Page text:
Sitan ola’itur moor

Hannes Schumacher

Sitan ola’itur moor,
mas elefsent, mas
ola’itan mana. Shachsit
saban. Min lahan ut
lafsin, min lafsin ut
laha, min onur! Min
onur, aylaha, min onur,
chakara sin … Na tu
fesatli ti kalabisetel bil
ne, ti malachisetel bi
nin, sikasata – nu wota
bis astish? –, si kasata
kuna’irat kes bithalté.
Orbun vagar: no selto
sish erlese mia tanar,
luch kathirulatas,
notelpos, belugan.
Wilamach genese mia
fatush, au siko
filachsint os naga
zaribat, os naga sat
zaribatar, fil olan
ushtan mia ichsotan
yesfal yelushtan,
ichsotan zaribat


*How are we to express the inexpressible in a global Babylon?

Inspired by the philosopher Giorgio Agamben’s expression that in our time law has no longer a meaning but is still ‘in force’, this text articulates the possibility of a lawless law, or of a language that is devoid of all meaning.  Put in reverse, the text is open to all meanings and to the infinite flow of our imagination, creating new meanings each time it is read, merely according to the reader’s own interpretation and the corresponding sound of each word articulated by embodied voice.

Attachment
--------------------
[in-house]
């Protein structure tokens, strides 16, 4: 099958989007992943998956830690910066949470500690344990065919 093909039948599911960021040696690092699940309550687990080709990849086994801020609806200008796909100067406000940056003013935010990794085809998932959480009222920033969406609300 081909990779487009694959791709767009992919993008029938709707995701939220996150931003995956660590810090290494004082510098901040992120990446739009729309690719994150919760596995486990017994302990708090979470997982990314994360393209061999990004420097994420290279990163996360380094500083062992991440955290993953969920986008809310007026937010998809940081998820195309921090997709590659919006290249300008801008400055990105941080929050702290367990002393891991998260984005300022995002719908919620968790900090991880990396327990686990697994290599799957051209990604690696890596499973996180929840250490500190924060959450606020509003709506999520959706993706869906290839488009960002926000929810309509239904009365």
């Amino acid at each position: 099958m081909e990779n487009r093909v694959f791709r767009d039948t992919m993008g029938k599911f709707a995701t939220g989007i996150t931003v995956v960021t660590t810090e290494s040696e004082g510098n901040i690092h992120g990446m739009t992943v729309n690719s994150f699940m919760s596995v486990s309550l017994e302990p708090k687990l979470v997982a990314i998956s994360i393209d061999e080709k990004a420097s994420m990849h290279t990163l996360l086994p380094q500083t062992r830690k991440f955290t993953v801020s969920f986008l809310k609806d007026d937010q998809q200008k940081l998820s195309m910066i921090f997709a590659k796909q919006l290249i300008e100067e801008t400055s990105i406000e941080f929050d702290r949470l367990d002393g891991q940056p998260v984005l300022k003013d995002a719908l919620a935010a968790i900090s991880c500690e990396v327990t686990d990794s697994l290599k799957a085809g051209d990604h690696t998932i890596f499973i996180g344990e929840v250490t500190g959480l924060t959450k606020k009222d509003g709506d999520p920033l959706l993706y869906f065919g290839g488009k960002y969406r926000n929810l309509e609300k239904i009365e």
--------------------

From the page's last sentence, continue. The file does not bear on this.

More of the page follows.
This textwork was originally shown at the walls of the artspace Chaosmos in Athens, Greece, as part of the exhibition Gold Rush (2018) by vandaloop collective. Our visitors were invited to imagine, to sing or read the text as if it were their mother tongue.~

Is it a religious text, a sarcastic poem or a cooking recipe? Give it a try and sing or read the text as if it were your mother tongue, as if you always knew it: recall all your Kassandras and madmen; recall all your Kassandras and madmen – but first of all, imagine.

Here you may listen to a small selection of recordings from the exhibition:


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